In der A1 “Start Deutsch 1” Prüfung muss man in das Schreiben-Teil ein Formular ausfüllen, z. B. ein Anmeldeformular für eine Sprachschule, oder eine Reisebuchungformular. Obwohl ich darin eine sehr gute Note bekam, bin ich noch nicht sicher, Formulare auf Deutsch auszufüllen. Ich würde immer noch Englisch benutzen, weil ich Missverständnisse vermeiden möchten. Auf der anderen Seite, das Spielen von Computerspielen hat am meistens weniger Konsequenzen, wenn man Fehler machen. Ich spielte ein paar Spiele auf Deutsch mit meinen Freunde, darunter “Keep Talking and Nobody Explodes” und “Tick Tock: A Tale for Two”. In diesen Spiele ist gute und klare Kommunikation sehr wichtig. Wir machte viel Spaß, obwohl wir waren viel langsamer als wenn wir Englisch benutzte.
One has to fill in a form in the writing part of the German A1 (“Start Deutsch 1”) exam, for example a registration form for a language school or a travel booking form. Although I got a very good mark there, I’m still not confident filling in forms in German. I would still prefer to use English, because I would want to avoid any misunderstandings. On the other hand, playing computer games mostly has fewer consequences when one makes mistakes. I played a few games with my friends in German, including “Keep Talking and Nobody Explodes” and “Tick Tock: A Tale for Two”. Good and clear communication is very important in these games. We had a lot of fun, even though we were much slower than if we used English.
A suggestion I’ve come across fairly often as part of language learning is to set one’s computer’s language to the target language. The aim here is likely to achieve immersion: one will see the language as part of one’s daily activities. Admittedly, the vocabulary one comes across is likely to be fairly domain specific (one will probably very quickly learn what the word for close or delete are – in German schließen and löschen respectively), but it does still likely cover a fair few common phrases and expressions that might be useful. For example, I have to think a bit to translate how to play (Spielanleitung or Wie man spielt, probably not the direct Wie zu spielen), while that would probably come very quickly to someone who did this.
As the previous sentence implied, I did not do this. I did try it briefly, but ran into enough frustrating issues that I switched my laptop back to English. I think the main issue wasn’t that I found the system unusable, but it did considerably slow things down. Many websites presented content, forms and questions to me in German (it’s possible this is my failure and/or I went for even more immersion when I changed the language settings), and I needed to read them really closely to be sure of precisely what I was doing. For example, I remember being asked, when booking a flight to Switzerland, Brauchen Sie aufgegebenes Gepäck? (Do you need checked baggage?) I knew Gepäck meant baggage – the problem was that I wanted hand (but not checked) baggage, and while I knew that hand luggage is normally written Handgepäck I didn’t know if aufgegebenes was another word for hand baggage or if it referred to checked baggage. While these kinds of disruptions could certainly be viewed as learning opportunities (and that is how I learned those words), they happened at a higher frequency than I would like, and were often disruptive.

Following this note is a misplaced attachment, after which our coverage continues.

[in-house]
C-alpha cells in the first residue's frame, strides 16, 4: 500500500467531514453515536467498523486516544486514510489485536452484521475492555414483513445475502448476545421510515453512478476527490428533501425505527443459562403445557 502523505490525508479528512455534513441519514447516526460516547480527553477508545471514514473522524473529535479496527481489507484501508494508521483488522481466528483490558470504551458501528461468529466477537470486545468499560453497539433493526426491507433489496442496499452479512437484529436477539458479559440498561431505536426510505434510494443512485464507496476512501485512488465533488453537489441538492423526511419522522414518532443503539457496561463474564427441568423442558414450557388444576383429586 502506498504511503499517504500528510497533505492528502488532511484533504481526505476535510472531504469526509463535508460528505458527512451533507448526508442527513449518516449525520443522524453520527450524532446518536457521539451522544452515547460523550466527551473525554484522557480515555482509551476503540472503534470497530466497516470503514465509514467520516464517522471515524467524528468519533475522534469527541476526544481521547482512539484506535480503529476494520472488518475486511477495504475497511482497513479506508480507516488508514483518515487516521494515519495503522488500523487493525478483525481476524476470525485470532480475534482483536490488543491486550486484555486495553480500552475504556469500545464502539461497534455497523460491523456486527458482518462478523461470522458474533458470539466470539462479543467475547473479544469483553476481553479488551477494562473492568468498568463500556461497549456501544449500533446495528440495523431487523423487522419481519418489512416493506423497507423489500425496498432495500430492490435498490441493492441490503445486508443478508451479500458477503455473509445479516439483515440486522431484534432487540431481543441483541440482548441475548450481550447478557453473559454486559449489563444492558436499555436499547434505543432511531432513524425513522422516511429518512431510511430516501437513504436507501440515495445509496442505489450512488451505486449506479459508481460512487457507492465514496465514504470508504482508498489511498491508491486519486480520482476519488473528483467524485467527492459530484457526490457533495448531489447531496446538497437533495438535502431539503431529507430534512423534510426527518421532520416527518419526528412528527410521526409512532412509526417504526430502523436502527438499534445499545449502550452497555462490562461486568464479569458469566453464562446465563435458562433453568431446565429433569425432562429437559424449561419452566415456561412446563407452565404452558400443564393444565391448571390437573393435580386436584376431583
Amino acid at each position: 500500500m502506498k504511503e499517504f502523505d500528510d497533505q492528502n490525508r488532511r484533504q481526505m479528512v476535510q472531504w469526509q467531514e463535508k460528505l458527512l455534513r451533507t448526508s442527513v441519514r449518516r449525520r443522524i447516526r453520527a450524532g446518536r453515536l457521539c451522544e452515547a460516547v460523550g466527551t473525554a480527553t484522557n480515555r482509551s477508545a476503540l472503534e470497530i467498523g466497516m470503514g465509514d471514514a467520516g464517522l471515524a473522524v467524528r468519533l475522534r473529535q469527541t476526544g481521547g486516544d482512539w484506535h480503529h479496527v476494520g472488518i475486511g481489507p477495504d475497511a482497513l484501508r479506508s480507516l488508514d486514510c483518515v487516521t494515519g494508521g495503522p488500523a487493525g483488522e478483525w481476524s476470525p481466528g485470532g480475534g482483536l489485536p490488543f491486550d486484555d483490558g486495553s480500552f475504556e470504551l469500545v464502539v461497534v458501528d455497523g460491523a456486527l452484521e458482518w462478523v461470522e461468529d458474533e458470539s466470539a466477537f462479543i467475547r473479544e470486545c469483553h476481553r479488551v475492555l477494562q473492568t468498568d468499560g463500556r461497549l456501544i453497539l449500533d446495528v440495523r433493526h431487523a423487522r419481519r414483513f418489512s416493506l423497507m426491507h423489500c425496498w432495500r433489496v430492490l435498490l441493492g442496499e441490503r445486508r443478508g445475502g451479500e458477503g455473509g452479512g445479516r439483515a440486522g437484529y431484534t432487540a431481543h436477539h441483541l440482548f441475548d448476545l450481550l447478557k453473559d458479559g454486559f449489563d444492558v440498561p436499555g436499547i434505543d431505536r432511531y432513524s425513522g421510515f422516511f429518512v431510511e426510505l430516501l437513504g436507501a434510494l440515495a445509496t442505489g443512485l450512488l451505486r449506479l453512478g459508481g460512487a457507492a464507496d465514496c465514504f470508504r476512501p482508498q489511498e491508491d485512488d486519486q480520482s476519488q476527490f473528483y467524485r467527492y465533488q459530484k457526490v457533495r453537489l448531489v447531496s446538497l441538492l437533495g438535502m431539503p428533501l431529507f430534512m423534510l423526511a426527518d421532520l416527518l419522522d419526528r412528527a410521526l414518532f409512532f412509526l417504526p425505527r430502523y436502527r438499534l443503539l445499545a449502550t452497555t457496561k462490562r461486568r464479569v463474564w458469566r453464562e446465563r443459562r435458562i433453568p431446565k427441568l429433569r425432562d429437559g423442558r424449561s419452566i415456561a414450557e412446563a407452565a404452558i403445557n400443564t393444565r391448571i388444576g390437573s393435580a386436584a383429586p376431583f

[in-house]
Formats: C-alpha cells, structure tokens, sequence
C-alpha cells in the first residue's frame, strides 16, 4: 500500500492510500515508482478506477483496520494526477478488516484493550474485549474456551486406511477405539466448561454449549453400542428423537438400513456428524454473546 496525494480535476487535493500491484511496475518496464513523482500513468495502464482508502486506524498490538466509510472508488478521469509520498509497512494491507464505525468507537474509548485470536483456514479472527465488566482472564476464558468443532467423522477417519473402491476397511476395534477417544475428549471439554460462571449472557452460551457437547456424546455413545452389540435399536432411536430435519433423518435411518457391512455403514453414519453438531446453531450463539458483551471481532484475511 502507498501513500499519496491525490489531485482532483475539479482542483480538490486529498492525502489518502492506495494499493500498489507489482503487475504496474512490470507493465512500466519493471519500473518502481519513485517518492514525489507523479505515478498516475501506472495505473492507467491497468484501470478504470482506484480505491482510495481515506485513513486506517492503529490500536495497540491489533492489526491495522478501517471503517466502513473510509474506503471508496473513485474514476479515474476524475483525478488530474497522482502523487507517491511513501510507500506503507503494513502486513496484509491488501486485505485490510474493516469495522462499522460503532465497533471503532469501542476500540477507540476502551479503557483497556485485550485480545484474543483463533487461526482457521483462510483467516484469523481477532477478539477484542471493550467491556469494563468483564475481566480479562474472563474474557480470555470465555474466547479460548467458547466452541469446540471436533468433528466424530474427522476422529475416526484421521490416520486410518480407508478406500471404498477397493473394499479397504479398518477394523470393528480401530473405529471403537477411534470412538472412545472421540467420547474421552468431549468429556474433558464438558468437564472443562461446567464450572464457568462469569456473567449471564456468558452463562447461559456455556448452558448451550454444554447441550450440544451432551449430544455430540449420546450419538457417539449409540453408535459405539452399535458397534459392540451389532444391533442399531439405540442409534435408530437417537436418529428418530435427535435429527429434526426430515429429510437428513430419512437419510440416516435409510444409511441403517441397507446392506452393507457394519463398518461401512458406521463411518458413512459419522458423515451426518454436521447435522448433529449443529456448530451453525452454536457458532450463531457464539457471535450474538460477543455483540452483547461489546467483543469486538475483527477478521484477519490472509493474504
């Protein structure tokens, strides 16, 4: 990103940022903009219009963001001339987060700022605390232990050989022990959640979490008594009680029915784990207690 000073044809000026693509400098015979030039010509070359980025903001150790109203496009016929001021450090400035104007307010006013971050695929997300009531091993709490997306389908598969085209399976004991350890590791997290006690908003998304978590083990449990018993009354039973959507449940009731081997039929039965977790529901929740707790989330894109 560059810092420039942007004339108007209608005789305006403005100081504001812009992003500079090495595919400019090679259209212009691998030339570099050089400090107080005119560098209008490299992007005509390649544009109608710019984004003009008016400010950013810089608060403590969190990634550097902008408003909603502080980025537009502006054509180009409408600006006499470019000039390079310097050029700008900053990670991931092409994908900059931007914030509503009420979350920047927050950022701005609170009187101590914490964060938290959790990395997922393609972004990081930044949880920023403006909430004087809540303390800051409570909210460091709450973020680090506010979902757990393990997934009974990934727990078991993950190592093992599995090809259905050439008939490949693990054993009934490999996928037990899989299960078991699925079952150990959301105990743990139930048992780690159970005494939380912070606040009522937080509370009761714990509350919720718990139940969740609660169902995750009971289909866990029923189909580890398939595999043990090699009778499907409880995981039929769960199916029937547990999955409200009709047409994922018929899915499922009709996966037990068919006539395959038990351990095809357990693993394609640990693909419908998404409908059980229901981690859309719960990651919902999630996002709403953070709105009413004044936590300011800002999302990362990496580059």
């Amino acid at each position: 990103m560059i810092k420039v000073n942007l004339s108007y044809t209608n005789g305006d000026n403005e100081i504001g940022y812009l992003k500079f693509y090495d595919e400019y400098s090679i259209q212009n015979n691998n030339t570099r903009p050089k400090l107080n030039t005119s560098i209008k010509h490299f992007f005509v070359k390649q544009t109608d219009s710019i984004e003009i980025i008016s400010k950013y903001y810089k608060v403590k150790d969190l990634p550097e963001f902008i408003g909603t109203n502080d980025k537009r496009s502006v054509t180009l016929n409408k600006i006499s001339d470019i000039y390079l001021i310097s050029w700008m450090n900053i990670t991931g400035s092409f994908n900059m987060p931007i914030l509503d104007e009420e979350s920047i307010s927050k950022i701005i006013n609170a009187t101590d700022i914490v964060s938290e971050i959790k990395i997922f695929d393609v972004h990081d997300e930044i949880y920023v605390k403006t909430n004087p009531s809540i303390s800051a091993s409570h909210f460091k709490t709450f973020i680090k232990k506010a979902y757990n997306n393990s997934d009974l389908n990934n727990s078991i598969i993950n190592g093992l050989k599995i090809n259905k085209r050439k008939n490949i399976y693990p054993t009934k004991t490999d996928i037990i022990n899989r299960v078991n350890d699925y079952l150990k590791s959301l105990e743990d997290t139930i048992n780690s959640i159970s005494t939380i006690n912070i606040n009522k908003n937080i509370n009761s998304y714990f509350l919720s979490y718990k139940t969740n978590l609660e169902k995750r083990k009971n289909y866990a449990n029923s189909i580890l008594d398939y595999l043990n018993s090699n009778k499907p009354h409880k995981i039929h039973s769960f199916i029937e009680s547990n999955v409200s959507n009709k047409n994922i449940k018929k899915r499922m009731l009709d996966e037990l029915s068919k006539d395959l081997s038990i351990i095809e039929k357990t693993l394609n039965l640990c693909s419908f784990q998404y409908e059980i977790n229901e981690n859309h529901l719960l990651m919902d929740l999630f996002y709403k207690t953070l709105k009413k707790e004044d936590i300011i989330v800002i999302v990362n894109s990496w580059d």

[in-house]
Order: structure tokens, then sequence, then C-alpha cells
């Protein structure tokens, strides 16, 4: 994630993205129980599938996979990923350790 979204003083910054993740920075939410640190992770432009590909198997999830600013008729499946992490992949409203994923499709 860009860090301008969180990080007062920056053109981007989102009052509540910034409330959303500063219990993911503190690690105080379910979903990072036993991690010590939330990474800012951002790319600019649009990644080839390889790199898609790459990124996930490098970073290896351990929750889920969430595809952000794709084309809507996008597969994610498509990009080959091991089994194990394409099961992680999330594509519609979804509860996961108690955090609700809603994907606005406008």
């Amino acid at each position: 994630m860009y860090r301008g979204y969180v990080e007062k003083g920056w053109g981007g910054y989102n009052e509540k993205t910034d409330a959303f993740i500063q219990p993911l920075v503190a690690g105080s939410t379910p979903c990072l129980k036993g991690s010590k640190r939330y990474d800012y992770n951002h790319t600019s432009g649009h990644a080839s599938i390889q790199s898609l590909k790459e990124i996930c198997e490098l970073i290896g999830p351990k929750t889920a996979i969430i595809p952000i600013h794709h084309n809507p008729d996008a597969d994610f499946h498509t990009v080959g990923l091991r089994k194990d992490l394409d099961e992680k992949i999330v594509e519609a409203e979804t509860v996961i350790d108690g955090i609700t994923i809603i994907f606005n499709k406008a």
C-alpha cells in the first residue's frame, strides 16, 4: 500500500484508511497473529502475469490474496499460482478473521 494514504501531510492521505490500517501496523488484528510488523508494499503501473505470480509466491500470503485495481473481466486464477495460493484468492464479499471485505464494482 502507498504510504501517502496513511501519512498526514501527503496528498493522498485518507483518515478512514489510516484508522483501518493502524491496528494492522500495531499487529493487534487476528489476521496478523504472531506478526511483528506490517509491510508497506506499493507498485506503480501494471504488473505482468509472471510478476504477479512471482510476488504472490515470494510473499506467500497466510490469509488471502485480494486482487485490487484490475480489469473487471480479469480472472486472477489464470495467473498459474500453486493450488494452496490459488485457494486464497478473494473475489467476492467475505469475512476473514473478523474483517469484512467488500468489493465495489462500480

There were also more technical issues relating to internationalisation (or “i18n” as is frequently written in tech). For example, my copy of The Sims 4 couldn’t find its old data directories because it decided to search in Die Sims 4. Most of my documents are still written in English, and Office also seemed to think that it should follow the default language for spell-checking (a reasonable assumption, and it’s probably too much to ask to have it infer the input language and then run spell check based on that, but frustrating for me).
On the other hand, I find computer games, especially ones that are relatively simpler, suitable for playing in a target foreign language because, as discussed above, there are generally fewer consequences for mistakes. If one is playing competitively, of course, then this would be an unnecessary handicap. The Sims series would probably be very good games for playing in German (or when learning a foreign language) because many of the words encountered would be similar to ones used often in real life – compared to Keep Talking, where numbers, colours and orientation were much more prevalent. Tick Tock was interesting and communication felt more difficult (we’ve only finished chapter 1): it’s basically kind of like an escape room with puzzles and instructions in German. I was able to figure out at least the gist of what was being said, so that wasn’t too much of a problem – the bigger challenge there was because my friend and I communicated entirely in German. Relaying instructions was tricky; there is a richer range of things that needed to be communicated (as compared to saying Vier Kabeln, rot-gelb-schwarz-weiß; thinking back the part of Keep Talking made trickiest by using German was the symbols module).